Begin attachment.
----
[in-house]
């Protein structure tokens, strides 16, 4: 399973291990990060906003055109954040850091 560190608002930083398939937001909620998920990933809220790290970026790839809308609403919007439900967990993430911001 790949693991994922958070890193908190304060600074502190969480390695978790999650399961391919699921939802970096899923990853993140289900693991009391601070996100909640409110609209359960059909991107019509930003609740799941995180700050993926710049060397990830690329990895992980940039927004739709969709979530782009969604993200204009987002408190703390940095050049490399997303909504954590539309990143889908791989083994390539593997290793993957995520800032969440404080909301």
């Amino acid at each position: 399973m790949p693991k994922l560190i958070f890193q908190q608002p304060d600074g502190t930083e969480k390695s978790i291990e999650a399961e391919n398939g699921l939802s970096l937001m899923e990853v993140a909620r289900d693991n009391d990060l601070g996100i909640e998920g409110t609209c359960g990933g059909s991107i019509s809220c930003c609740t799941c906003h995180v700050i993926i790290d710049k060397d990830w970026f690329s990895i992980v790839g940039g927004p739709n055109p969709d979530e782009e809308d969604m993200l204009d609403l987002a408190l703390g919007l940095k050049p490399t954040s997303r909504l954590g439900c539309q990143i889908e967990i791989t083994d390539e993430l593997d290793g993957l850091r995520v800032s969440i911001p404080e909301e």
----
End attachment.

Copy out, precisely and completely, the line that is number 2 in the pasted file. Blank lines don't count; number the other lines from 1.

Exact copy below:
């Protein structure tokens, strides 16, 4: 399973291990990060906003055109954040850091 560190608002930083398939937001909620998920990933809220790290970026790839809308609403919007439900967990993430911001 790949693991994922958070890193908190304060600074502190969480390695978790999650399961391919699921939802970096899923990853993140289900693991009391601070996100909640409110609209359960059909991107019509930003609740799941995180700050993926710049060397990830690329990895992980940039927004739709969709979530782009969604993200204009987002408190703390940095050049490399997303909504954590539309990143889908791989083994390539593997290793993957995520800032969440404080909301």